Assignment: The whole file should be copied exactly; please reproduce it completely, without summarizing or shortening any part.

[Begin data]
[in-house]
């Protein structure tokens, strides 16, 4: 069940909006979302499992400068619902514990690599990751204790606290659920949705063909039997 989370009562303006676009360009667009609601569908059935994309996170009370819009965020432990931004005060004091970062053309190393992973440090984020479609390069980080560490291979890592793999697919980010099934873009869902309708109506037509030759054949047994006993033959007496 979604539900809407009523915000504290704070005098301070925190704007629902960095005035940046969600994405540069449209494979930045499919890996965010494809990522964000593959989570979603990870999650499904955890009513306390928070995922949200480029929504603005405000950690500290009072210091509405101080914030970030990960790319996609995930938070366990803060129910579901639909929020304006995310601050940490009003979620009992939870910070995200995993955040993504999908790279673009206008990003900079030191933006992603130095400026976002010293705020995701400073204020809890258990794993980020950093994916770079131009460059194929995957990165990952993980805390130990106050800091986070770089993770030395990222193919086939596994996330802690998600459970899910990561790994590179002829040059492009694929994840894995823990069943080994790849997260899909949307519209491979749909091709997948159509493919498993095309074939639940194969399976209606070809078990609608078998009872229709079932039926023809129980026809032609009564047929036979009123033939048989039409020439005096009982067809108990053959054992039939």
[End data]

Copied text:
[in-house]
């Protein structure tokens, strides 16, 4: 069940909006979302499992400068619902514990690599990751204790606290659920949705063909039997 989370009562303006676009360009667009609601569908059935994309996170009370819009965020432990931004005060004091970062053309190393992973440090984020479609390069980080560490291979890592793999697919980010099934873009869902309708109506037509030759054949047994006993033959007496 979604539900809407009523915000504290704070005098301070925190704007629902960095005035940046969600994405540069449209494979930045499919890996965010494809990522964000593959989570979603990870999650499904955890009513306390928070995922949200480029929504603005405000950690500290009072210091509405101080914030970030990960790319996609995930938070366990803060129910579901639909929020304006995310601050940490009003979620009992939870910070995200995993955040993504999908790279673009206008990003900079030191933006992603130095400026976002010293705020995701400073204020809890258990794993980020950093994916770079131009460059194929995957990165990952993980805390130990106050800091986070770089993770030395990222193919086939596994996330802690998600459970899910990561790994590179002829040059492009694929994840894995823990069943080994790849997260899909949307519209491979749909091709997948159509493919498993095309074939639940194969399976209606070809078990609608078998009872229709079932039926023809129980026809032609009564047929036979009123033939048989039409020439005096009982067809108990053959054992039939």